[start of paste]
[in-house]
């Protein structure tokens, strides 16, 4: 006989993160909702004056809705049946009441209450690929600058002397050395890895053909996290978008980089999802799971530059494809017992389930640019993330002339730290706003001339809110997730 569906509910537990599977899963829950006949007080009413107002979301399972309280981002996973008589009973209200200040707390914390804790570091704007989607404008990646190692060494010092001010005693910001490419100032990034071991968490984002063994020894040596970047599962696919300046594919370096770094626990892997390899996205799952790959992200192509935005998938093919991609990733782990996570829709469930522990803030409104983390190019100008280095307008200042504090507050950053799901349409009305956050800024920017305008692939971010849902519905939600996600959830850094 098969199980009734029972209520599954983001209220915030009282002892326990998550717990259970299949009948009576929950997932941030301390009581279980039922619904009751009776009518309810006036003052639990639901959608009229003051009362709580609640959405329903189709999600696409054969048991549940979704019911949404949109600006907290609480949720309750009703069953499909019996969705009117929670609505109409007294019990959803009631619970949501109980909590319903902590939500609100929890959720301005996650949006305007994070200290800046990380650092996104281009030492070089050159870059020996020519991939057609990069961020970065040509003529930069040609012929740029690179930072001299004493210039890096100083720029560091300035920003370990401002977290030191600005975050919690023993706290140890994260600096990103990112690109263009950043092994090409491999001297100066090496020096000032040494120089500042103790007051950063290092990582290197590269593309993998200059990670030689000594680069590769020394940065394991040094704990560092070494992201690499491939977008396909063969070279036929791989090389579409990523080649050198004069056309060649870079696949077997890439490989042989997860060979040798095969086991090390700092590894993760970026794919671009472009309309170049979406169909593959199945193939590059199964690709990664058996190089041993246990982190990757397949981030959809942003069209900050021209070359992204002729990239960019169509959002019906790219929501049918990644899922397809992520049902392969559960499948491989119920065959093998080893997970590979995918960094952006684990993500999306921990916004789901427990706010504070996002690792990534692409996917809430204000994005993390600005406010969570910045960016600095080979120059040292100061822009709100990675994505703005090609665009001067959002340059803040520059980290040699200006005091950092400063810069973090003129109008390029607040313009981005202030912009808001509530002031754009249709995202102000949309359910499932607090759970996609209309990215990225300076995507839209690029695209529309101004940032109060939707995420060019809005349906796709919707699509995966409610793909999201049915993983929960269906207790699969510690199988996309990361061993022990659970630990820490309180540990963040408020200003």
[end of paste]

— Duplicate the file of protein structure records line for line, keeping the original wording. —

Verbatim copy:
[in-house]
């Protein structure tokens, strides 16, 4: 006989993160909702004056809705049946009441209450690929600058002397050395890895053909996290978008980089999802799971530059494809017992389930640019993330002339730290706003001339809110997730 569906509910537990599977899963829950006949007080009413107002979301399972309280981002996973008589009973209200200040707390914390804790570091704007989607404008990646190692060494010092001010005693910001490419100032990034071991968490984002063994020894040596970047599962696919300046594919370096770094626990892997390899996205799952790959992200192509935005998938093919991609990733782990996570829709469930522990803030409104983390190019100008280095307008200042504090507050950053799901349409009305956050800024920017305008692939971010849902519905939600996600959830850094 098969199980009734029972209520599954983001209220915030009282002892326990998550717990259970299949009948009576929950997932941030301390009581279980039922619904009751009776009518309810006036003052639990639901959608009229003051009362709580609640959405329903189709999600696409054969048991549940979704019911949404949109600006907290609480949720309750009703069953499909019996969705009117929670609505109409007294019990959803009631619970949501109980909590319903902590939500609100929890959720301005996650949006305007994070200290800046990380650092996104281009030492070089050159870059020996020519991939057609990069961020970065040509003529930069040609012929740029690179930072001299004493210039890096100083720029560091300035920003370990401002977290030191600005975050919690023993706290140890994260600096990103990112690109263009950043092994090409491999001297100066090496020096000032040494120089500042103790007051950063290092990582290197590269593309993998200059990670030689000594680069590769020394940065394991040094704990560092070494992201690499491939977008396909063969070279036929791989090389579409990523080649050198004069056309060649870079696949077997890439490989042989997860060979040798095969086991090390700092590894993760970026794919671009472009309309170049979406169909593959199945193939590059199964690709990664058996190089041993246990982190990757397949981030959809942003069209900050021209070359992204002729990239960019169509959002019906790219929501049918990644899922397809992520049902392969559960499948491989119920065959093998080893997970590979995918960094952006684990993500999306921990916004789901427990706010504070996002690792990534692409996917809430204000994005993390600005406010969570910045960016600095080979120059040292100061822009709100990675994505703005090609665009001067959002340059803040520059980290040699200006005091950092400063810069973090003129109008390029607040313009981005202030912009808001509530002031754009249709995202102000949309359910499932607090759970996609209309990215990225300076995507839209690029695209529309101004940032109060939707995420060019809005349906796709919707699509995966409610793909999201049915993983929960269906207790699969510690199988996309990361061993022990659970630990820490309180540990963040408020200003």